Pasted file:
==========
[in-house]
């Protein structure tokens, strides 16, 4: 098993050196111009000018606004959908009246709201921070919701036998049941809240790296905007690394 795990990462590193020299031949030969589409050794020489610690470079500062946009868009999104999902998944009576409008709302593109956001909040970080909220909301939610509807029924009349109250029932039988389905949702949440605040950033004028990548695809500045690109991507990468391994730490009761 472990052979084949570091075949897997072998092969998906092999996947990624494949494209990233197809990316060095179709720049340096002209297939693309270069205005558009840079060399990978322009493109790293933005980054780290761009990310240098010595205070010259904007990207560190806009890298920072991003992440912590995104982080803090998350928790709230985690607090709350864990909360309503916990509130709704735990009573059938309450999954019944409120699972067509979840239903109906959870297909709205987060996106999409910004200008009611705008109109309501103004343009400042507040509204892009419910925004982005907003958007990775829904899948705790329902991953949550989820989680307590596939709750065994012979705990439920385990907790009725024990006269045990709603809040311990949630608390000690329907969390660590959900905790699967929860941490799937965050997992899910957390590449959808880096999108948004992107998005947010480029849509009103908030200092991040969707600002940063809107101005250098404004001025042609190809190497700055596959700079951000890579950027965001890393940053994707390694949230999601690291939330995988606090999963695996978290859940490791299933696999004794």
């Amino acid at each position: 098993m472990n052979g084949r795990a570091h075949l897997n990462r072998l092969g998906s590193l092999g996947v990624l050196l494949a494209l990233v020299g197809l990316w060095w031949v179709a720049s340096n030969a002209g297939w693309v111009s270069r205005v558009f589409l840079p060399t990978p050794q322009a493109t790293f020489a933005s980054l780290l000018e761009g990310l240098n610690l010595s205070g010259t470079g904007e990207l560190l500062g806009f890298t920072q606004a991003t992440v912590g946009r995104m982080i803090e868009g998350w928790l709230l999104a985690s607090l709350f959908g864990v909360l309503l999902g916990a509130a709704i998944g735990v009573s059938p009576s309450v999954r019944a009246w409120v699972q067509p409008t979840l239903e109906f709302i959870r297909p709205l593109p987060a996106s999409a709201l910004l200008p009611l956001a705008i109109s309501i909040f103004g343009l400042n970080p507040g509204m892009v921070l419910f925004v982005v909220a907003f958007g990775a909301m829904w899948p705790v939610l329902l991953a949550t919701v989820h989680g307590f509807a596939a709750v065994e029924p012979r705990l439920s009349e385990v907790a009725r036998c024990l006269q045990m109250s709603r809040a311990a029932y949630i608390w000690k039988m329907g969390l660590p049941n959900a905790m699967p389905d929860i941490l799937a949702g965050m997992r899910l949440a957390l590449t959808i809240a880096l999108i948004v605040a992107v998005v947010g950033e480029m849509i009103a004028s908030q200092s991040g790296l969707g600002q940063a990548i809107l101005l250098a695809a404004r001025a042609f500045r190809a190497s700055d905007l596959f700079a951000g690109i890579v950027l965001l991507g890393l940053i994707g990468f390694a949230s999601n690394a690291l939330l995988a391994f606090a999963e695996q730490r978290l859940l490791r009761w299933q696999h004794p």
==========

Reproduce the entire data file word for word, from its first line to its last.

[in-house]
């Protein structure tokens, strides 16, 4: 098993050196111009000018606004959908009246709201921070919701036998049941809240790296905007690394 795990990462590193020299031949030969589409050794020489610690470079500062946009868009999104999902998944009576409008709302593109956001909040970080909220909301939610509807029924009349109250029932039988389905949702949440605040950033004028990548695809500045690109991507990468391994730490009761 472990052979084949570091075949897997072998092969998906092999996947990624494949494209990233197809990316060095179709720049340096002209297939693309270069205005558009840079060399990978322009493109790293933005980054780290761009990310240098010595205070010259904007990207560190806009890298920072991003992440912590995104982080803090998350928790709230985690607090709350864990909360309503916990509130709704735990009573059938309450999954019944409120699972067509979840239903109906959870297909709205987060996106999409910004200008009611705008109109309501103004343009400042507040509204892009419910925004982005907003958007990775829904899948705790329902991953949550989820989680307590596939709750065994012979705990439920385990907790009725024990006269045990709603809040311990949630608390000690329907969390660590959900905790699967929860941490799937965050997992899910957390590449959808880096999108948004992107998005947010480029849509009103908030200092991040969707600002940063809107101005250098404004001025042609190809190497700055596959700079951000890579950027965001890393940053994707390694949230999601690291939330995988606090999963695996978290859940490791299933696999004794």
């Amino acid at each position: 098993m472990n052979g084949r795990a570091h075949l897997n990462r072998l092969g998906s590193l092999g996947v990624l050196l494949a494209l990233v020299g197809l990316w060095w031949v179709a720049s340096n030969a002209g297939w693309v111009s270069r205005v558009f589409l840079p060399t990978p050794q322009a493109t790293f020489a933005s980054l780290l000018e761009g990310l240098n610690l010595s205070g010259t470079g904007e990207l560190l500062g806009f890298t920072q606004a991003t992440v912590g946009r995104m982080i803090e868009g998350w928790l709230l999104a985690s607090l709350f959908g864990v909360l309503l999902g916990a509130a709704i998944g735990v009573s059938p009576s309450v999954r019944a009246w409120v699972q067509p409008t979840l239903e109906f709302i959870r297909p709205l593109p987060a996106s999409a709201l910004l200008p009611l956001a705008i109109s309501i909040f103004g343009l400042n970080p507040g509204m892009v921070l419910f925004v982005v909220a907003f958007g990775a909301m829904w899948p705790v939610l329902l991953a949550t919701v989820h989680g307590f509807a596939a709750v065994e029924p012979r705990l439920s009349e385990v907790a009725r036998c024990l006269q045990m109250s709603r809040a311990a029932y949630i608390w000690k039988m329907g969390l660590p049941n959900a905790m699967p389905d929860i941490l799937a949702g965050m997992r899910l949440a957390l590449t959808i809240a880096l999108i948004v605040a992107v998005v947010g950033e480029m849509i009103a004028s908030q200092s991040g790296l969707g600002q940063a990548i809107l101005l250098a695809a404004r001025a042609f500045r190809a190497s700055d905007l596959f700079a951000g690109i890579v950027l965001l991507g890393l940053i994707g990468f390694a949230s999601n690394a690291l939330l995988a391994f606090a999963e695996q730490r978290l859940l490791r009761w299933q696999h004794p």